Clean power or the Greenbelt?

by Dianne Saxe on June 14, 2010

Why sacrifice the Greenbelt for a private power plant? And why is municipal opposition being swept away? Are municipalities important and trustworthy partners on the environment? Only when it suits the province.

The Municipal Act was revised a few years ago to give municipalities much greater powers and respect on a wide variety of topics, notably including the environment. But at the same time, a growing number of provincial laws sweep away municipal objections to provincial projects. These include the Clean Water Act, the Niagara Escarpment Protection Act, the Green Energy Act, etc.

The latest is an exemption for a gas fired power plant in the Greenbelt.The Greenbelt was meant to save a small, precious arc of green around the Greater Toronto Area from the relentless pressure of development. Now, part of it will be permanently sacrificed to cut the cost of building a privately-owned power plant for York Region.

For over a year, the Township of King has fought against the proposed construction of so-called Pristine Power’s

$365 million York Energy Centre[i] – a 393-megawatt (MW) natural gas-fired peaking facility to be operated under a 20 year contract with the Ontario Power Authority. [ii], [iii] The latest battle occurred during a three-day Ontario Municipal Board hearing in April,[iv] but it will no longer matter. The Ministry of Municipal Affairs and Housing recently posted a proposed regulation to exempt the Pristine Power project from the Ontario Planning Act, 1990, and the OMB.[v]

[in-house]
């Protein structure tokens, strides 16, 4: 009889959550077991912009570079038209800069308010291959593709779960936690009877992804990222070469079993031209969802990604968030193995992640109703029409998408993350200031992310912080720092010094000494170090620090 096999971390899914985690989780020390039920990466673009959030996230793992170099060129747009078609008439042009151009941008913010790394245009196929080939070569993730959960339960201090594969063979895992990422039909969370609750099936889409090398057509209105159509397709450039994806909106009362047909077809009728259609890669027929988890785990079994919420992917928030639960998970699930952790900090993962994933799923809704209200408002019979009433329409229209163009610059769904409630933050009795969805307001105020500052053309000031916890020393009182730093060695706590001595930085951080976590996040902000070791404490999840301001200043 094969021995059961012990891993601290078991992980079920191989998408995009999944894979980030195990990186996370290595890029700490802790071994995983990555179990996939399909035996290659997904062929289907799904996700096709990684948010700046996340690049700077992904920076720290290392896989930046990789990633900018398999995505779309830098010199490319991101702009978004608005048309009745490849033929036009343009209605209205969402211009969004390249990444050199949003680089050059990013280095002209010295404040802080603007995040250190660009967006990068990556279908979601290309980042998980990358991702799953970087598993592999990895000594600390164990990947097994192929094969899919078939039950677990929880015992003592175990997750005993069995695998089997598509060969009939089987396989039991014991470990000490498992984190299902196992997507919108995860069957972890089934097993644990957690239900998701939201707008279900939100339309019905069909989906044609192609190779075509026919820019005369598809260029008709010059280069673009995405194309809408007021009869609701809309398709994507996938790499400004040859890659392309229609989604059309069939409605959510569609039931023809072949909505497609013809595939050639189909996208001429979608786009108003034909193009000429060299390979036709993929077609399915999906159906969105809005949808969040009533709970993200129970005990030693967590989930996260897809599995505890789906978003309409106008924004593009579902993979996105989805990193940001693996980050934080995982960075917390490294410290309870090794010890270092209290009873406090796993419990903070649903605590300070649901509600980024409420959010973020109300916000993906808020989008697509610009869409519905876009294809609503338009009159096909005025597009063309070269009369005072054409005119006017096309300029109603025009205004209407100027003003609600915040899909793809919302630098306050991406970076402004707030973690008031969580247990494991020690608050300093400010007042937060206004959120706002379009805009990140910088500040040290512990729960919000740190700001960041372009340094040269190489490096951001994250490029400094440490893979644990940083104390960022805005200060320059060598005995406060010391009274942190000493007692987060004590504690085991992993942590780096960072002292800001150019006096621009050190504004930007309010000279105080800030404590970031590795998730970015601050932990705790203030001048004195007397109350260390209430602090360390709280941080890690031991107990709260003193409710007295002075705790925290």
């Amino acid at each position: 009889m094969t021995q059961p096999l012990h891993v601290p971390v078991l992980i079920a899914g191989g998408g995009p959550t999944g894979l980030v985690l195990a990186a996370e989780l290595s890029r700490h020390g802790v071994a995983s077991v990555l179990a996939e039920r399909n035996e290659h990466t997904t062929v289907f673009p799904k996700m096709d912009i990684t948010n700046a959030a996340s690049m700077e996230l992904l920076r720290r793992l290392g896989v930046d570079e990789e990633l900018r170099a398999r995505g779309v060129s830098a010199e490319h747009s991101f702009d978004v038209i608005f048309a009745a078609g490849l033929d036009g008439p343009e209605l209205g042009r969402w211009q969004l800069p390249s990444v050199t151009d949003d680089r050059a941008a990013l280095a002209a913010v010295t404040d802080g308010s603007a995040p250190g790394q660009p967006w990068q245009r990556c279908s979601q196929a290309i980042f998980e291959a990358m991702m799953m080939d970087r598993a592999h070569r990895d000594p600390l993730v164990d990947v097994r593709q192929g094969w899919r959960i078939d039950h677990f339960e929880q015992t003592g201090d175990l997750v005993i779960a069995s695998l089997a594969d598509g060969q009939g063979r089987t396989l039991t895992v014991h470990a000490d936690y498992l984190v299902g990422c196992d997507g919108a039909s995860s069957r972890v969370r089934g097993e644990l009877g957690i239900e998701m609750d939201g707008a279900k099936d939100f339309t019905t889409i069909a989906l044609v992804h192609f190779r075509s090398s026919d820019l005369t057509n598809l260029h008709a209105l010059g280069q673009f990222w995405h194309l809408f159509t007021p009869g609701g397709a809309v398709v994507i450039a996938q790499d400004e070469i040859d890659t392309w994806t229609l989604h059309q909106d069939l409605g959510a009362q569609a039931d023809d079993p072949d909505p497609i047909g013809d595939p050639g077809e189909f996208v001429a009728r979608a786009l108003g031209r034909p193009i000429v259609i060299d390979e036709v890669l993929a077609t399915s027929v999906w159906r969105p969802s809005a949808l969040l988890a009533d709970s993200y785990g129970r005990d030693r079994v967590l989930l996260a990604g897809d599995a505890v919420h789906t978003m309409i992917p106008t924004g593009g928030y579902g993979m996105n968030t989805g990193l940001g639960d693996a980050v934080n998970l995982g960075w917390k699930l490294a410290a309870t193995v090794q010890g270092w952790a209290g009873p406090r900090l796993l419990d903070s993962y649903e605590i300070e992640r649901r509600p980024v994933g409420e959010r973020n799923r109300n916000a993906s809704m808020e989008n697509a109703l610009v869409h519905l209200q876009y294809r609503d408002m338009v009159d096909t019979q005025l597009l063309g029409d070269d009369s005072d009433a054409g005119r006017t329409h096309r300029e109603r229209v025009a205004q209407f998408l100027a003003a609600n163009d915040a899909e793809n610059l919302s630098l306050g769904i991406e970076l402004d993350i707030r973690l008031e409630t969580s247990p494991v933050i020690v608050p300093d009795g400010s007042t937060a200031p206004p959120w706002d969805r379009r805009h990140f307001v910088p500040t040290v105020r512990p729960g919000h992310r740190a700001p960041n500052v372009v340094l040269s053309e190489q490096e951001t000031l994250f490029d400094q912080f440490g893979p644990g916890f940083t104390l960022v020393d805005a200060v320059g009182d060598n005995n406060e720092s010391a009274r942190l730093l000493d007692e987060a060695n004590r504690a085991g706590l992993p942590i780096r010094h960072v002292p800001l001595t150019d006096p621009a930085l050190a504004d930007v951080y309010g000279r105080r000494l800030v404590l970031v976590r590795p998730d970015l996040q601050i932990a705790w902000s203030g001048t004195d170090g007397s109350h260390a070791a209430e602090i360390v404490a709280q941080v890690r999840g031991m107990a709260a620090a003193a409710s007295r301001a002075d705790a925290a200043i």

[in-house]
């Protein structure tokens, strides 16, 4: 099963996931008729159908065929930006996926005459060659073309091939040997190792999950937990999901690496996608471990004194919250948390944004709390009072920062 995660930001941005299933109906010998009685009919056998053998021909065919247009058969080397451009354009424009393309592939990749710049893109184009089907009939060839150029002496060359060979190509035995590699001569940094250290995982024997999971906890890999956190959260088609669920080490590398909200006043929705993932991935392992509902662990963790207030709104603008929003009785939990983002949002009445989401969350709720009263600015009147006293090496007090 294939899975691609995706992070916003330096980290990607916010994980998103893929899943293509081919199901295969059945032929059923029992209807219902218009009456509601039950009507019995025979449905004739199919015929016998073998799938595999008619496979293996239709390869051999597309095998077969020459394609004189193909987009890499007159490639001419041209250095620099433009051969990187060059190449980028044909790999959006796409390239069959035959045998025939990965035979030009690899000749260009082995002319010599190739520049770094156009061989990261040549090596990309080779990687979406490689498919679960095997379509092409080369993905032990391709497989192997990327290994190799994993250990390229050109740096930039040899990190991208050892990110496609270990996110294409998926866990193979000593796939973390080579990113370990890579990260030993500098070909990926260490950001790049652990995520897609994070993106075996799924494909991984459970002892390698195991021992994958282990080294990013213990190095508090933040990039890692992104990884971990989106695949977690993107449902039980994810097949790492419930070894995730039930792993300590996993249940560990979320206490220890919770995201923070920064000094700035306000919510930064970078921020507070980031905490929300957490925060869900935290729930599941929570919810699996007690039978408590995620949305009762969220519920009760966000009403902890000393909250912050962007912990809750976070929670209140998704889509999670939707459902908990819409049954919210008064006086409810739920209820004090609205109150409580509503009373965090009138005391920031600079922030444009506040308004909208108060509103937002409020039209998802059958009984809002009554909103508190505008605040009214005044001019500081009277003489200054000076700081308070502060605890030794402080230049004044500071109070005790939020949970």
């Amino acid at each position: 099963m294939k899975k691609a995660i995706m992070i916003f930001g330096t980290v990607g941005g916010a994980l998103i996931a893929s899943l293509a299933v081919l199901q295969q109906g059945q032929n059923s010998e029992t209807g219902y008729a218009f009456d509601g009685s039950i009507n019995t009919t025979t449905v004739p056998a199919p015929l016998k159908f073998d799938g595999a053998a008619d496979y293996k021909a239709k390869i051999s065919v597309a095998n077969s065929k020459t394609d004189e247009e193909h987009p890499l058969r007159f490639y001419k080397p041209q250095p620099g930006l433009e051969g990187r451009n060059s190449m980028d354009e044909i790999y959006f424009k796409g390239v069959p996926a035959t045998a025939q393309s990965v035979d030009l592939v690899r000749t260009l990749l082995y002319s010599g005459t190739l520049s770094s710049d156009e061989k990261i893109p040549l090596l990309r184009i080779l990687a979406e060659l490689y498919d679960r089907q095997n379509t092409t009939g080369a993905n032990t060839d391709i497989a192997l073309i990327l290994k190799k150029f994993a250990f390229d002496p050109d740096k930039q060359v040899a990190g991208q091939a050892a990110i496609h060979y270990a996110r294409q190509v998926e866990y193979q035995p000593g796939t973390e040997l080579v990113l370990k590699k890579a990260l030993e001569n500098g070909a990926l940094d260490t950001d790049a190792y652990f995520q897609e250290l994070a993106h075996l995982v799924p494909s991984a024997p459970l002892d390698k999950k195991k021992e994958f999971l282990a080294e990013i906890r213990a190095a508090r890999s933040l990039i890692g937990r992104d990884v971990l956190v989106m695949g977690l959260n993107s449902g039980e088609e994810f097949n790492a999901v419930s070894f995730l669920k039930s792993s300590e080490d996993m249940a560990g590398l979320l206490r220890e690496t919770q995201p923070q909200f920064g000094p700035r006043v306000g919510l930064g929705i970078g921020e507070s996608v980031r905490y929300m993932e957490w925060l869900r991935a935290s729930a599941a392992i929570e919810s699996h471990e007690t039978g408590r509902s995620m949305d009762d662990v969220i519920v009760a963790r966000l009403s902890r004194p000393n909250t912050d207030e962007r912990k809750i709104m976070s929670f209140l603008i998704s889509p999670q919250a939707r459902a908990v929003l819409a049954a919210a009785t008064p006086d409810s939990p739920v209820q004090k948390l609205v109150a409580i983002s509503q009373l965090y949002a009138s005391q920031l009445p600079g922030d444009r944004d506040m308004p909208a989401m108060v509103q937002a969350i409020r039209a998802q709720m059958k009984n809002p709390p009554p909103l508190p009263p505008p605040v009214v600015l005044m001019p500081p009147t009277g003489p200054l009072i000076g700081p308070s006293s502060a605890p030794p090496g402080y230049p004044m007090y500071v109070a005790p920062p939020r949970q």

Sections 62.0.1 and 70(h) of the Planning Act provide that the York Energy Centre project would no longer be subject to land use approvals. Thus, it would be exempt from the Township of King’s recently enacted interim control bylaw for electricity undertakings; [vi],[vii] and can be built despite municipal objections.

The province argues that this exemption is necessary for the good of the greater public, as it will help provide a reliable supply of energy despite the phase out of  coal-fired generation by 2014. But it’s yet another reminder of how hard it is to protect any green area from development for long. There is always a “good reason” to use “just part” of the protected land, and almost never possible to restore the lost land elsewhere. We need the power, but did we really need to have it there?

By Dianne Saxe and Jessica Yuan


[i] Gail Swainson. (April 6, 2010). The Toronto Star, Holland Marsh farmers oppose power plant.

[ii] Pristine Power Inc. (May 28, 2010). Pristine Power Inc. Provides Update on York Energy Centre

[iii] Ontario Power Authority. Generation Development, Simple Cycle/Combined Cycle (Clean Energy): York Energy Centre (393 MW) – Northern York Region

[iv] Anna Mehler Paperny. (June 3, 2010). Globe and Mail, Province pushing through Greenbelt power plant

[v] Environmental Registry. (May 28, 2010). Proposed Lieutenant Governor in Council (LGIC) regulation made under the Planning Act to prescribe an undertaking that relates to energy.

[vi] Ministry of Energy and Infrastructure. (May 28, 2010). Newsroom, Proposal to Exempt York Energy Centre from Planning Act

[vii] Pristine Power Inc. (May 28, 2010). Pristine Power Inc. Provides Update on York Energy Centre

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